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Church News

I-CAN Update for March 9

Posted by
March 9, 2017
House is now considering Senate bills and Senate is dealing with House bills. Senate Appropriations Committee is meeting daily to listen to state agencies and other state entities such as universities regarding their needs and the House version of the budget, HB 1001. House Ways and Means Committee is also busy considering the Senate's bills regarding appropriations and fiscal matters.
Committees have begun hearings but primarily on the less controversial bills. And some committees are awaiting all their assignments before determining which bills to hear and in what order. Hence, this week fewer committees met and fewer bills were heard.
Senate Family and Children Services Committee met Monday and unanimously passed HB 1287, CHOICE program, following two technical amendmentsdealing with definitions. It passed second reading on Thursday without amendment. It will be eligible for third reading next week. HB 1287, authored by Representative Ed Clere (R - New Albany), updates the program that helps elderly and disabled persons to access community resources and assists with financial assistance to enable these individuals to remain in their homes and with family. ICC was involved with the initial CHOICE bill which enabled elderly and others remain in their homes rather than the only option of a nursing or long term care facility. ICC supports this update and expansion of the program.
Senate Education Committee heard seven bills on Wednesday. Senator Dennis Kruse (R - Auburn), Committee Chair, listens to testimony regarding the bills one week and amends/votes on them the next. Several bills were of interest were on the docket; these included HB 1004, Pre-kindergarten education; HB 1024 Prayer in schools; and HB 1079, School safety.
HB 1004 provides an expansion of the On My Way pre-K program by adding five additional counties to the pilot program. It also provides that a child with a pre-K voucher is eligible for a school scholarship (voucher) beginning in kindergarten. The program is supported by ICC because it provides help for low income children and families; and it supports parental choice and provides alternatives from which parents can choose the appropriate and best fit for their child. HB 1004 is substantially different from the Senate version passed last week. In addition, most of those opposed to the bill centered on the voucher connection. Amendments are expected next week to make it conform to the Senate version of the program expansion, SB 376.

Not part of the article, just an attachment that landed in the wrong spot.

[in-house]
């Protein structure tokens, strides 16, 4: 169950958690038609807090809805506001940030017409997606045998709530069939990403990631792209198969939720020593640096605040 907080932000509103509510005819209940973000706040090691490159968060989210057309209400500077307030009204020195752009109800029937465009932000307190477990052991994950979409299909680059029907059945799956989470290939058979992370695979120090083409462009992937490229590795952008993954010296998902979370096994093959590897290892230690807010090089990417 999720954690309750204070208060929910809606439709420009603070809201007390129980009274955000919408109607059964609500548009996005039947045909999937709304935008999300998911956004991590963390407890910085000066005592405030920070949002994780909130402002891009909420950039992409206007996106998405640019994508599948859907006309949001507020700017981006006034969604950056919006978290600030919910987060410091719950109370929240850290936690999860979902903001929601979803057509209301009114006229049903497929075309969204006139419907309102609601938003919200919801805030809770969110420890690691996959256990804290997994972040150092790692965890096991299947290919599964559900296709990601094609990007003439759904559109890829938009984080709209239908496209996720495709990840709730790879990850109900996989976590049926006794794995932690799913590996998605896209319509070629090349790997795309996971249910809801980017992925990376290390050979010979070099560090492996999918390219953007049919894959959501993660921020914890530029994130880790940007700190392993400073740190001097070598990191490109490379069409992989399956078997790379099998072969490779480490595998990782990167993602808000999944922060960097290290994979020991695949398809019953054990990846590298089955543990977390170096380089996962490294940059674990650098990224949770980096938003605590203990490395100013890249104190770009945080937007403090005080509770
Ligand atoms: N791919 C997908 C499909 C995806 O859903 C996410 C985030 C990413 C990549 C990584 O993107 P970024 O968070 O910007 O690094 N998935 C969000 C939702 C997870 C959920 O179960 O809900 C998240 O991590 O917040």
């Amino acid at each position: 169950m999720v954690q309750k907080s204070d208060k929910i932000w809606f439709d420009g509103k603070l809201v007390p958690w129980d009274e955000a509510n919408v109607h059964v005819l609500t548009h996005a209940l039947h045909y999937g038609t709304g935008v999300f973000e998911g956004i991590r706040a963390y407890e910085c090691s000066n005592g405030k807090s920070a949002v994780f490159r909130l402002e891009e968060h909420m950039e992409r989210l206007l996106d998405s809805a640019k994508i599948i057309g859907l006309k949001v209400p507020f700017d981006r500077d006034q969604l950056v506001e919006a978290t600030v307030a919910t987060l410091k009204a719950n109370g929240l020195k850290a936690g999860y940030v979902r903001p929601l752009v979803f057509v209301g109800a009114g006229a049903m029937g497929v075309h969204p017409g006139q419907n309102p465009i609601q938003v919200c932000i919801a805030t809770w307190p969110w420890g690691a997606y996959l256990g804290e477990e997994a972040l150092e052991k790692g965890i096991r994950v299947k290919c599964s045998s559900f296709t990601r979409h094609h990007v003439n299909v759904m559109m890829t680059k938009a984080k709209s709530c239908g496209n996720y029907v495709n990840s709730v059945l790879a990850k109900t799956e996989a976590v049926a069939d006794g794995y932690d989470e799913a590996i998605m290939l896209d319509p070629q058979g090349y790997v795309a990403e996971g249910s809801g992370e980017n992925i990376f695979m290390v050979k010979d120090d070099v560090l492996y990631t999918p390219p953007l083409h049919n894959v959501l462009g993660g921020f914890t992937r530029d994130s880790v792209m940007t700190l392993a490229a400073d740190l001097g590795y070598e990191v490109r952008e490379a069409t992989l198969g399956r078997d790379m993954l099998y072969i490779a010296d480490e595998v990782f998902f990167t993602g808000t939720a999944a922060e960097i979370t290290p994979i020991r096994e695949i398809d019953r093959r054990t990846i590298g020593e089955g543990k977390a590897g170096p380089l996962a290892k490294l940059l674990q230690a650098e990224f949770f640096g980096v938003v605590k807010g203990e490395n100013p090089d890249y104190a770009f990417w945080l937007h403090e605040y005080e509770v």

The  hearing for HB 1024, Prayer in schools, also generated opposition from many who see the bills as either unnecessary because constitutional case law has set parameters for religious expression in public schools; or they are concerned that it will single out minority students to self-identify in order to be excused from classes or events. Some administrators see problems with extraneous cults being able to exploit the law. There is no doubt that implementing religious civil rights and constitutional rights requires prudence and is not simple. Proponents see the bill as providing protection of religious rights that often are denied by school officials in order to err on the side of making sure government does not endorse religion. The bill does codify much of case law established by the courts. ICC supports the law in hopes that it will provide guidance and balance to allow students to express their faith in appropriate manner and protect religious civil rights of everyone.
Also heard was HB 1079, School safetyThis bill passed the House 99 - 0; it covers the issues studied and recommended by the interim study committee regarding school employees and child sex abuse. HB 1079, as the Senate bills dealing with this topic, requires extended background checks and child protection index check of all employees every five years, to be conducted on a rotating basis. Catholic schools already have this policy. The bill will be voted on next week.
House Family, Children and Human Affairs Committee will hear SB 154, Asset limitation for SNAP eligibility. The bill updates the eligibility criteria by increasing the asset limit to $10,000 and exempts child savings and burial arrangements. The increase helps encourage savings to a level of several months' needs for a family of 4. ICC supports the bill.  It is expected that SB 9, SNAP and drug convictions, will be heard later this month. 
In addition to the Update, you can obtain more detailed information regarding the bills, as well as detailed information about the legislative process and the Indiana General Assembly by clicking here.  You can also access the archived I-CAN Updates, ICC positions and other background information at the ICC website www.indianacc.org